Grass Feeding Systems & Ruminant Meat Color and Flavor

Background and methodology
Many factors including the breed, age, sex of the animal and the environment (diet, weather, slaughtering procedures) influence ruminant meat quality. Ruminants can degrade and utilize cellulose from forages to produce meat, milk and blood. However, the specific effects of dietary constituents on meat quality are not easy to evaluate. The objective of this work was to determine what is known to date on the effect of grass feeding systems on ruminant meat color and flavor. Information for this paper was gathered by reviewing existing literature on the differences in meat color and flavor between ruminants fed concentrates and animals allowed to graze pasture.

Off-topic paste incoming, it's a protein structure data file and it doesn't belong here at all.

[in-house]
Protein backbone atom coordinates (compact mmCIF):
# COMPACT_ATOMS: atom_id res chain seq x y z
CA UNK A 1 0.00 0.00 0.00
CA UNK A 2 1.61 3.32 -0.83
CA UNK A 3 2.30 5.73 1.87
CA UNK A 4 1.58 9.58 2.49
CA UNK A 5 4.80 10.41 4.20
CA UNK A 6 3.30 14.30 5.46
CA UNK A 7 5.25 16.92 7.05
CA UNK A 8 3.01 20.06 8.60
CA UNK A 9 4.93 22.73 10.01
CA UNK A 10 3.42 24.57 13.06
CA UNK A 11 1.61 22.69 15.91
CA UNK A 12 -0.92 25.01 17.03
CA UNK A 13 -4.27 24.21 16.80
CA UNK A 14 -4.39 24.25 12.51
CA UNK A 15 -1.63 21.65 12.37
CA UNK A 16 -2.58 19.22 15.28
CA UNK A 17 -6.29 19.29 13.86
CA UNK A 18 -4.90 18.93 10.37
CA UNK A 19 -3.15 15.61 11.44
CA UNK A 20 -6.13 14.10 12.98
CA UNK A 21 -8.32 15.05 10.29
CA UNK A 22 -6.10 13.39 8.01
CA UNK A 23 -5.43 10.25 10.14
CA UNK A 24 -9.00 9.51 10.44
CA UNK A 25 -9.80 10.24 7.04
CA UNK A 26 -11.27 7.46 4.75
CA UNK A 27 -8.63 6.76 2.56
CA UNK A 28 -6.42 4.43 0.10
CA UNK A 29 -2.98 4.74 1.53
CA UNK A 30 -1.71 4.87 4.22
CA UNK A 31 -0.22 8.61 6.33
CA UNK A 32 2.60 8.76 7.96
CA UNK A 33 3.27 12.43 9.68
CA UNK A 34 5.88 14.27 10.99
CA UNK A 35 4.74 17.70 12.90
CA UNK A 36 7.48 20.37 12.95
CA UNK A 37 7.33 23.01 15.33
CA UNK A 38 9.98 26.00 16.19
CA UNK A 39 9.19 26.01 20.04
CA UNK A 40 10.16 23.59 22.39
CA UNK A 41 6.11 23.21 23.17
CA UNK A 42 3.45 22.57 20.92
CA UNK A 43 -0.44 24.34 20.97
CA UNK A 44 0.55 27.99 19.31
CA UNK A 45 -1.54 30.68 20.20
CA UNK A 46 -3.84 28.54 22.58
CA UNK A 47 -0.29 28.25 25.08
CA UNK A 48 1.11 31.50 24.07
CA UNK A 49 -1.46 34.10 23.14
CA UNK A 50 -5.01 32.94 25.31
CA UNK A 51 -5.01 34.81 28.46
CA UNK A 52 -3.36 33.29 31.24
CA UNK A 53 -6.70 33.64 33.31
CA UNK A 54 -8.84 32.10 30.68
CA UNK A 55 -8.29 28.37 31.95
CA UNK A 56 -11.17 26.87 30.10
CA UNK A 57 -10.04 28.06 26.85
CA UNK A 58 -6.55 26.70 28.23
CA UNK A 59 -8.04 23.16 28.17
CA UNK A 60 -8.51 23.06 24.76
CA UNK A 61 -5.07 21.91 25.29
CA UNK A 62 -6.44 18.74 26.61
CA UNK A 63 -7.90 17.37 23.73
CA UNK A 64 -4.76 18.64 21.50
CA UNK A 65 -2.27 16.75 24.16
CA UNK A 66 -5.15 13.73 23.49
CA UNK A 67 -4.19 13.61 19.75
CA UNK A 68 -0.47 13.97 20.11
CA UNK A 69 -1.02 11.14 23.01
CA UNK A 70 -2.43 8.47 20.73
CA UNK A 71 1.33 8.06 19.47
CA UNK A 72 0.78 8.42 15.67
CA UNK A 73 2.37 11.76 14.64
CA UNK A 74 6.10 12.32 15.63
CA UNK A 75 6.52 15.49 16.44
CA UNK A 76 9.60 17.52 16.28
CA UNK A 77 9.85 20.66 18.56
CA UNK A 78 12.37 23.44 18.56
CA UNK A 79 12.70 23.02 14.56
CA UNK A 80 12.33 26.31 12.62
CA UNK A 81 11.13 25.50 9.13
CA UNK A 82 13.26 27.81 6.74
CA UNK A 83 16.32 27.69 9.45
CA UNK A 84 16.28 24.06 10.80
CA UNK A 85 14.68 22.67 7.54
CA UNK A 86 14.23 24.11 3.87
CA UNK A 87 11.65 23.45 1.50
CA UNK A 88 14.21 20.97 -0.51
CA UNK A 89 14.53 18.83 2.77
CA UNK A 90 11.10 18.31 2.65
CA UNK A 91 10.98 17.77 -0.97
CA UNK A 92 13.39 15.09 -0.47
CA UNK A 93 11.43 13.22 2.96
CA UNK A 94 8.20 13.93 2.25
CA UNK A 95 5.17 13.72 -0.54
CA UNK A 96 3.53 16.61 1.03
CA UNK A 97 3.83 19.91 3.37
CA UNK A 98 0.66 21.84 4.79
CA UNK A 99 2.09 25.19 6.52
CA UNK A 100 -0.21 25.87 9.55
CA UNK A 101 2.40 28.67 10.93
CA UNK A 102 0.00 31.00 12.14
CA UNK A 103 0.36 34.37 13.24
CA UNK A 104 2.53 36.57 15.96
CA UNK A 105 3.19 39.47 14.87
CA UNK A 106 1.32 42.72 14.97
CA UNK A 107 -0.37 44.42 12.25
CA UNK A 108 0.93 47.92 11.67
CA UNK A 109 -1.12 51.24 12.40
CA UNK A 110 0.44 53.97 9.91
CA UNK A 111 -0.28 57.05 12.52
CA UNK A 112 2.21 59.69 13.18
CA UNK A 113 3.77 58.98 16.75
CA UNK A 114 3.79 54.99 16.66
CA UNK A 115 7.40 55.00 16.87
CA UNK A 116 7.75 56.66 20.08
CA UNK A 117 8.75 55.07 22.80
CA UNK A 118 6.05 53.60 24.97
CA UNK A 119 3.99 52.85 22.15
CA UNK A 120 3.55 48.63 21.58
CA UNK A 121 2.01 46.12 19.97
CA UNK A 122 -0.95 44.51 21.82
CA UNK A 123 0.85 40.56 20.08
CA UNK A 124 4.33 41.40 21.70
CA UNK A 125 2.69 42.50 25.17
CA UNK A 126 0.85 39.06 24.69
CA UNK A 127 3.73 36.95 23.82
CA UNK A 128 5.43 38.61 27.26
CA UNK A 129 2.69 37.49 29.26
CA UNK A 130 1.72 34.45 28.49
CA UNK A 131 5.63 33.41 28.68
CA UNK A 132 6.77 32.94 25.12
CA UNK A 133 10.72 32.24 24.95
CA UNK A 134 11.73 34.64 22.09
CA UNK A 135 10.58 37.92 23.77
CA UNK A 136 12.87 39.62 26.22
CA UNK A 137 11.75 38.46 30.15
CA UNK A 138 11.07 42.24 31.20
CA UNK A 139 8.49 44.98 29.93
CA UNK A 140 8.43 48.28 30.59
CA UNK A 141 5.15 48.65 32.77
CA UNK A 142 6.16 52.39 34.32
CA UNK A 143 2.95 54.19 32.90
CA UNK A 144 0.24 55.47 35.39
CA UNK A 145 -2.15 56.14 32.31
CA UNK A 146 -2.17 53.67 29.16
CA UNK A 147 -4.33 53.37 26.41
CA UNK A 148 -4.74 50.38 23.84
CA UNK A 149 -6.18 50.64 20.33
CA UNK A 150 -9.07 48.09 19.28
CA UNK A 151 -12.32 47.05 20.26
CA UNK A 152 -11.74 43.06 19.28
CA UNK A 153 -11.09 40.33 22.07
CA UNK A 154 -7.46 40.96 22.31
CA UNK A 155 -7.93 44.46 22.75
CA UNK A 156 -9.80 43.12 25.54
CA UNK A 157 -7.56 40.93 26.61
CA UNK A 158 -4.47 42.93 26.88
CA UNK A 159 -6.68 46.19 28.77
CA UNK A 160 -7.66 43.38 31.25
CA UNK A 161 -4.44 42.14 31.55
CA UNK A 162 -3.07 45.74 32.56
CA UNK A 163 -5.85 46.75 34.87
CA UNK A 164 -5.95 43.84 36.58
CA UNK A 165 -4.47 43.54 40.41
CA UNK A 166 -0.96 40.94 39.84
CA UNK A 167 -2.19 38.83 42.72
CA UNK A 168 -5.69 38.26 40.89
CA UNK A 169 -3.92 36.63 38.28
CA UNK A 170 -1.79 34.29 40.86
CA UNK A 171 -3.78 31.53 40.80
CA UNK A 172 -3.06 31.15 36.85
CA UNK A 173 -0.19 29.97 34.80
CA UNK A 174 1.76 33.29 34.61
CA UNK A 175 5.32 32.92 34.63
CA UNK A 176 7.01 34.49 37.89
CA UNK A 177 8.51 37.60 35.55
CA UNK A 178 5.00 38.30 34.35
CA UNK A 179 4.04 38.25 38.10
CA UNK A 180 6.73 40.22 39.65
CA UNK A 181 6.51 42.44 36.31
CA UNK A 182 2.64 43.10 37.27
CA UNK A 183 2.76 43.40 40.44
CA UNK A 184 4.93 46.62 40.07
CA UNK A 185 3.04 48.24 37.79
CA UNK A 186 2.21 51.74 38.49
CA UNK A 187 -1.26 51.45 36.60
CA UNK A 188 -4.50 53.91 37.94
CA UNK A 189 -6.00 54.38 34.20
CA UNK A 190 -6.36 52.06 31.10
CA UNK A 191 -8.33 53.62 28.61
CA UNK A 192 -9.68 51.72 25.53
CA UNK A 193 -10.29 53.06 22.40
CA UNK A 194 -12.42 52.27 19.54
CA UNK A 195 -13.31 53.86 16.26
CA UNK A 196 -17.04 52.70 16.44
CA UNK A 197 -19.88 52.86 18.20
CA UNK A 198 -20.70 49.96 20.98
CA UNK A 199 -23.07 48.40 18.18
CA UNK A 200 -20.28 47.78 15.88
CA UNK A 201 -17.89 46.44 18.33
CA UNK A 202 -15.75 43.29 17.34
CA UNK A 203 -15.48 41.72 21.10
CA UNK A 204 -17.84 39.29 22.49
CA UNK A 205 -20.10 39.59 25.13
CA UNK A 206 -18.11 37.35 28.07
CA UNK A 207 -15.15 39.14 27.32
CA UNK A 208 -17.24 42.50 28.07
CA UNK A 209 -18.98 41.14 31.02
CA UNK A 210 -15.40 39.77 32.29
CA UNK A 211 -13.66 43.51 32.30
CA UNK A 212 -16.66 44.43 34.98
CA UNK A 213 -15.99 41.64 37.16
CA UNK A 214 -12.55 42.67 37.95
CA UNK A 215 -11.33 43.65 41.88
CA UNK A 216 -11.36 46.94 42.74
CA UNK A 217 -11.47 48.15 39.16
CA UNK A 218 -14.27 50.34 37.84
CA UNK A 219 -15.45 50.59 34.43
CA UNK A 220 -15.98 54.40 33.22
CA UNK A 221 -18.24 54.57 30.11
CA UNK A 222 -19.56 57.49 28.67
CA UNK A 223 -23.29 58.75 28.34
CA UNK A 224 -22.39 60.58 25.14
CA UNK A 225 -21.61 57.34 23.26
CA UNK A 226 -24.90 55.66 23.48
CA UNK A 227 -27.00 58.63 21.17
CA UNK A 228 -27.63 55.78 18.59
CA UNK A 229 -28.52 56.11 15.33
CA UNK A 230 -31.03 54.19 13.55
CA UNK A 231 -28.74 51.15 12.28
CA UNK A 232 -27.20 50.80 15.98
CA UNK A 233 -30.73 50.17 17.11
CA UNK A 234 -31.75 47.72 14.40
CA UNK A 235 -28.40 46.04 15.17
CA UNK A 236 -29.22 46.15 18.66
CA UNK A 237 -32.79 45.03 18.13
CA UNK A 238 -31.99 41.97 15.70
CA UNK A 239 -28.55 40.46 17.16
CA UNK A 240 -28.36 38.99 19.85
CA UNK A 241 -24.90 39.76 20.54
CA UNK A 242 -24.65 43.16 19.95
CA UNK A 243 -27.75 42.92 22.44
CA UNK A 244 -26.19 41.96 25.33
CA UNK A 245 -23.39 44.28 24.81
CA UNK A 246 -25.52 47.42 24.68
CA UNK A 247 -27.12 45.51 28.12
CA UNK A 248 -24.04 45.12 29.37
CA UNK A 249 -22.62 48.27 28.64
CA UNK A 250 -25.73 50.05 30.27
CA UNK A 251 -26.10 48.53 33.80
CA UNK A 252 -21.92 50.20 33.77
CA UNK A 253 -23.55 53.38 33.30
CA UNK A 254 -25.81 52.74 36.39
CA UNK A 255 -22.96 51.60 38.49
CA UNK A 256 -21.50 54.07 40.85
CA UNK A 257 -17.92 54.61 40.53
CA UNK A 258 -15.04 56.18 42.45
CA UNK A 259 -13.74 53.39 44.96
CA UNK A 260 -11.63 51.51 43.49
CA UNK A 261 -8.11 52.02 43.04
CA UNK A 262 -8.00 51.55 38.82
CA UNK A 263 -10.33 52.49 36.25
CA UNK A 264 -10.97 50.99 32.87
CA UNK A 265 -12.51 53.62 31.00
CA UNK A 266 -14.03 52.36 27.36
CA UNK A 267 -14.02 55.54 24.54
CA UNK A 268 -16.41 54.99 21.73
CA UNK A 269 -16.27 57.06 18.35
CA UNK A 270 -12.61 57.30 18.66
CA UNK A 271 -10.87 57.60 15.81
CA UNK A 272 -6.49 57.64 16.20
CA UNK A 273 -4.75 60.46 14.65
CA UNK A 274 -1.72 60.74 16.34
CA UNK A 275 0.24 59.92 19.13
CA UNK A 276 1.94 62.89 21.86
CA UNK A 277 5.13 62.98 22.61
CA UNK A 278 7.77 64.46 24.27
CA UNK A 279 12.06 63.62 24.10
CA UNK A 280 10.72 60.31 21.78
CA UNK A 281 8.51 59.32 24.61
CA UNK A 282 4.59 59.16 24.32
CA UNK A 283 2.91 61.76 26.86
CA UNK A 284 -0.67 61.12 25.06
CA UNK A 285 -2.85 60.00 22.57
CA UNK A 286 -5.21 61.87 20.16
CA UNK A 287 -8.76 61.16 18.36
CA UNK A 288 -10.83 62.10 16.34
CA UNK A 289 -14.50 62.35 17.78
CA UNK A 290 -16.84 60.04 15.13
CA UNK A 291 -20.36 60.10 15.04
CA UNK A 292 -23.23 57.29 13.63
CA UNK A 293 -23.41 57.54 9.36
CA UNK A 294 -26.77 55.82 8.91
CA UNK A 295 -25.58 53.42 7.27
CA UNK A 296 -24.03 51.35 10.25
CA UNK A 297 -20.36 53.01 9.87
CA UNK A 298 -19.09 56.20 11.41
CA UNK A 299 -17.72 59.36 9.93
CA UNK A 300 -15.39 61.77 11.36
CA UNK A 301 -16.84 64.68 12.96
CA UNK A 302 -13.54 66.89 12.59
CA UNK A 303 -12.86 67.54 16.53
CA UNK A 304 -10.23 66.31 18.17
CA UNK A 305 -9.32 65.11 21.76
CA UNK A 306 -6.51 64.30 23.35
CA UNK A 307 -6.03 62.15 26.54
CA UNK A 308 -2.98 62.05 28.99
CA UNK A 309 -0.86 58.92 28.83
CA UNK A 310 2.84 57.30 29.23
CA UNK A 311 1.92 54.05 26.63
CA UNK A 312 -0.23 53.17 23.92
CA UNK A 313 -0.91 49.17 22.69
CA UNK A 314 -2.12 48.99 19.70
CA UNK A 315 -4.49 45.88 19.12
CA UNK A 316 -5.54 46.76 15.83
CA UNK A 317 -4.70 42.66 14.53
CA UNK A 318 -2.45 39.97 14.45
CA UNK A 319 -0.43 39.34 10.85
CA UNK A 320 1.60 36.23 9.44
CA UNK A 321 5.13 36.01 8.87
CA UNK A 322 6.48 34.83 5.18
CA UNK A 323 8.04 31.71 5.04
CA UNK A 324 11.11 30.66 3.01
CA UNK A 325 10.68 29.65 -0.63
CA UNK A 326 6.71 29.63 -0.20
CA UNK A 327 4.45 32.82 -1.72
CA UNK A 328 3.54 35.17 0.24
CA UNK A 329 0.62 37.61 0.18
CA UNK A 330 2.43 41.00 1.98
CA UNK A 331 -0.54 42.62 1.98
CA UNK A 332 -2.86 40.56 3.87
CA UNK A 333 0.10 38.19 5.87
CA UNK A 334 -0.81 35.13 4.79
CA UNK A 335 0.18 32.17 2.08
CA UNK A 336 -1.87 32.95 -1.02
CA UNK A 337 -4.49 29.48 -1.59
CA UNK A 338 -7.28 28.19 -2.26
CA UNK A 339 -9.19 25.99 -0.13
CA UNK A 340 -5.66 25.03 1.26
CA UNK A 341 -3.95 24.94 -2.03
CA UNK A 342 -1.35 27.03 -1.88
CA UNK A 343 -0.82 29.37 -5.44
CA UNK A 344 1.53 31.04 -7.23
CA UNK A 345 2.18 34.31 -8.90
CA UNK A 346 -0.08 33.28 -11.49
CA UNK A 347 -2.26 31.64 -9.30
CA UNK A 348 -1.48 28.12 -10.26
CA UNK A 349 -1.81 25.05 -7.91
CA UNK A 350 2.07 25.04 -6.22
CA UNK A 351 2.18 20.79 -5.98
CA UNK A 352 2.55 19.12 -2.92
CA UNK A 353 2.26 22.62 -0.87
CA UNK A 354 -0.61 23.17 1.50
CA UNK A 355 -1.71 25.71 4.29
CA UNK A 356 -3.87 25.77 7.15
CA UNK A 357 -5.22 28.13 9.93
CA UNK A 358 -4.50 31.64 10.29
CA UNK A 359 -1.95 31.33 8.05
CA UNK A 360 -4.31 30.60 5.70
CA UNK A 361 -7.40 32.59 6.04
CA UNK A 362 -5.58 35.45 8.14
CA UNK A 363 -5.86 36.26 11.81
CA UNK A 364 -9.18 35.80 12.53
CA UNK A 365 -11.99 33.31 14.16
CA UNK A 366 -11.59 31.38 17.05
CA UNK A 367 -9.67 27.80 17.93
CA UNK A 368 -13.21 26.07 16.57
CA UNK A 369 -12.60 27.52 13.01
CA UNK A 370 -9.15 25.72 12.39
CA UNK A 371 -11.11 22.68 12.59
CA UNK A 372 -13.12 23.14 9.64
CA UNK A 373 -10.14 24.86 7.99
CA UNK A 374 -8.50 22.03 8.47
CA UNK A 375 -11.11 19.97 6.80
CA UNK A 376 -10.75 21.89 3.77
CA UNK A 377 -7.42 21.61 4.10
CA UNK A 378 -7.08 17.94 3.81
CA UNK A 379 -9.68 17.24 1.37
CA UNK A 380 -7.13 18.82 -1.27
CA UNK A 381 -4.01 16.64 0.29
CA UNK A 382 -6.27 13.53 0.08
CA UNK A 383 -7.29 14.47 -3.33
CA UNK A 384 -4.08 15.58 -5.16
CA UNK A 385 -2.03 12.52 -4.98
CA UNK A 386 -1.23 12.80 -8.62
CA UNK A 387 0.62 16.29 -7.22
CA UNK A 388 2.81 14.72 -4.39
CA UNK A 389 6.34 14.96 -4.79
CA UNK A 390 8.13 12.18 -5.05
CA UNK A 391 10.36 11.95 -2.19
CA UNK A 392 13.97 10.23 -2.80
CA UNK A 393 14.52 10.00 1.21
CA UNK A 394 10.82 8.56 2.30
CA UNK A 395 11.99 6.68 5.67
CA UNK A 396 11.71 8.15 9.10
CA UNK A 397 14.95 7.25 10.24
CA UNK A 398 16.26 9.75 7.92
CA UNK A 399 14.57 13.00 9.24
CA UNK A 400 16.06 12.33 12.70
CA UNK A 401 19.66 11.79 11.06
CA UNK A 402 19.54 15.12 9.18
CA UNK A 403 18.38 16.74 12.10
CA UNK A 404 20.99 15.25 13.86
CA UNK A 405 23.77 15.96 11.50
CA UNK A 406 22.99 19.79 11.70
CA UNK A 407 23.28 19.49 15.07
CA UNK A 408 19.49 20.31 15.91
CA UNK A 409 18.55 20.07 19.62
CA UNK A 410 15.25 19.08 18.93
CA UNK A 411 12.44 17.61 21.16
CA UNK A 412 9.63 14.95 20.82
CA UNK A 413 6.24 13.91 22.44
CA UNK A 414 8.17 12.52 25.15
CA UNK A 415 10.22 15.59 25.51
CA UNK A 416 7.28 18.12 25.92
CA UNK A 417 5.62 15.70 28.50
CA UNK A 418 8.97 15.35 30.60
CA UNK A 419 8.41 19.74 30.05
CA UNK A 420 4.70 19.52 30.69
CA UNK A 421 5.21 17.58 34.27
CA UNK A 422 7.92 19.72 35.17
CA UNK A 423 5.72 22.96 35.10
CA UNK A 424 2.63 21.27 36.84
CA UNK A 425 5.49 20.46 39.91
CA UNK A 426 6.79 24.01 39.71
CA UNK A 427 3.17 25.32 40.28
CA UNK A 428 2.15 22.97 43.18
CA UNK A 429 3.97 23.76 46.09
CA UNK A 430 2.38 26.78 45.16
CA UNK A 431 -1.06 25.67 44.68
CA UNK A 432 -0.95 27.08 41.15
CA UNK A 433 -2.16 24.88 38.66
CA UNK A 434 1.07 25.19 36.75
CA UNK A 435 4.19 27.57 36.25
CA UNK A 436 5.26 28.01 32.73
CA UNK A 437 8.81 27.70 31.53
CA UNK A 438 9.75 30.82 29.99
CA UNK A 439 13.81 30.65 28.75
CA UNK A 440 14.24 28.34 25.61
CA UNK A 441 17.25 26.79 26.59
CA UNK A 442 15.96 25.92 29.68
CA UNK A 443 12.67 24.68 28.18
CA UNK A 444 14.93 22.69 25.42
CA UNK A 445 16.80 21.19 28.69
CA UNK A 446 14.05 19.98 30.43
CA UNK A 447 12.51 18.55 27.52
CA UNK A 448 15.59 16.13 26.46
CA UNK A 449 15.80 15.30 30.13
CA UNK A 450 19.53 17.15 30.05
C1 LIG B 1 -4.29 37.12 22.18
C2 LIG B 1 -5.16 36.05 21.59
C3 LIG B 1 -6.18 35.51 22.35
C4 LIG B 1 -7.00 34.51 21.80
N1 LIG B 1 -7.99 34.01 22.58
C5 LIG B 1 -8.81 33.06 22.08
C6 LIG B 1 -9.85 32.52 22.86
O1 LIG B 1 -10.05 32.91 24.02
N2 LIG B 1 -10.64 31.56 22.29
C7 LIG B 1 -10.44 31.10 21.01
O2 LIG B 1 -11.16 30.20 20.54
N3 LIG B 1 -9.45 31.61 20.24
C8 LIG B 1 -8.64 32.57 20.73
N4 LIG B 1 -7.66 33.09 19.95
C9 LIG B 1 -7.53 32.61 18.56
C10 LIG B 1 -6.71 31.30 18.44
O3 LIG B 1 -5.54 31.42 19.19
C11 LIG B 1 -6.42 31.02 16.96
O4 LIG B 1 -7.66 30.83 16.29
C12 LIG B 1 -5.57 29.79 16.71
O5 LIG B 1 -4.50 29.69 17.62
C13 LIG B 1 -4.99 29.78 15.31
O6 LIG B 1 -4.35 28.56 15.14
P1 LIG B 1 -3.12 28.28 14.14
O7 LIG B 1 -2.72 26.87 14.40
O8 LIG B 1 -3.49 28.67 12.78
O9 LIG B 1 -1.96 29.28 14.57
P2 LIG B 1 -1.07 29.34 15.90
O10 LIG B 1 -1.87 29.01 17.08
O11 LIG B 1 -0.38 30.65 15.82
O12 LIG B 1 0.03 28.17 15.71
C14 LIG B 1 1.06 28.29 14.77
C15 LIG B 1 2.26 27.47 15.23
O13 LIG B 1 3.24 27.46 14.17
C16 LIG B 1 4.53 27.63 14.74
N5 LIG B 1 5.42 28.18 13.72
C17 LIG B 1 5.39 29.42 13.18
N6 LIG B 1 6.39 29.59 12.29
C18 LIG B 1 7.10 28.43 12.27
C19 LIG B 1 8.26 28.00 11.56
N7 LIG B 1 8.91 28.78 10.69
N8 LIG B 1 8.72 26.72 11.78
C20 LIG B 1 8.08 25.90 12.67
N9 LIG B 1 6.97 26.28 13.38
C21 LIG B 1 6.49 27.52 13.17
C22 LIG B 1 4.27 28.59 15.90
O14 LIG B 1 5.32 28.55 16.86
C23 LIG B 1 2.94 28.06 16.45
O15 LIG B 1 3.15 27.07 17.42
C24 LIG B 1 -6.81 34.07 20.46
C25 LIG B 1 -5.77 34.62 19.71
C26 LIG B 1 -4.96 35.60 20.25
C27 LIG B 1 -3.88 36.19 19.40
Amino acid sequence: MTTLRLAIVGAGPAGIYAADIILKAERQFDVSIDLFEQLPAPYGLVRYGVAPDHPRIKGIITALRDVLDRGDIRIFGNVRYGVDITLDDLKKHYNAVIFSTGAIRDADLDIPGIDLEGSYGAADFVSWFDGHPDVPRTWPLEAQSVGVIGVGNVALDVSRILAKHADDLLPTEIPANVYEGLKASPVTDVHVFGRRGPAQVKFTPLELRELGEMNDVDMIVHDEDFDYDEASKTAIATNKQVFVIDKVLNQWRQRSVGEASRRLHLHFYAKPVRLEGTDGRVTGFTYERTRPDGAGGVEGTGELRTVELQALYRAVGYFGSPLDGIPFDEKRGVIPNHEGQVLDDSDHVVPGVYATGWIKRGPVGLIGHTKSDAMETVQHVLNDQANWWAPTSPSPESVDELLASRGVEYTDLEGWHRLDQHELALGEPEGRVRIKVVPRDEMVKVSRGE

Meat from cattle raised on pasture is reported to be darker than meat from animals raised on concentrates. Several factors including variations in ultimate pH and intramuscular fat content between animals finished on pasture and those finished on concentrates seem to play a major role. Diet affect meat flavor in both sheep and cattle. In sheep pastoral flavor is determined by the branched-chain fatty acids and 3-methylindole (skatole). In cattle the role of skatole seems to be less important than sheep because of the lack of the branched-chain fatty acids. The pastoral flavor seems to be mostly determined by products of oxidation of linoleic acid and its derivatives which derives substantially from grass.

Priolo, A., Micol, D., & Agabriel J. (2001). Effects of grass feeding systems on ruminant meat color and flavor. A review. Anim. Res. 50:185-200.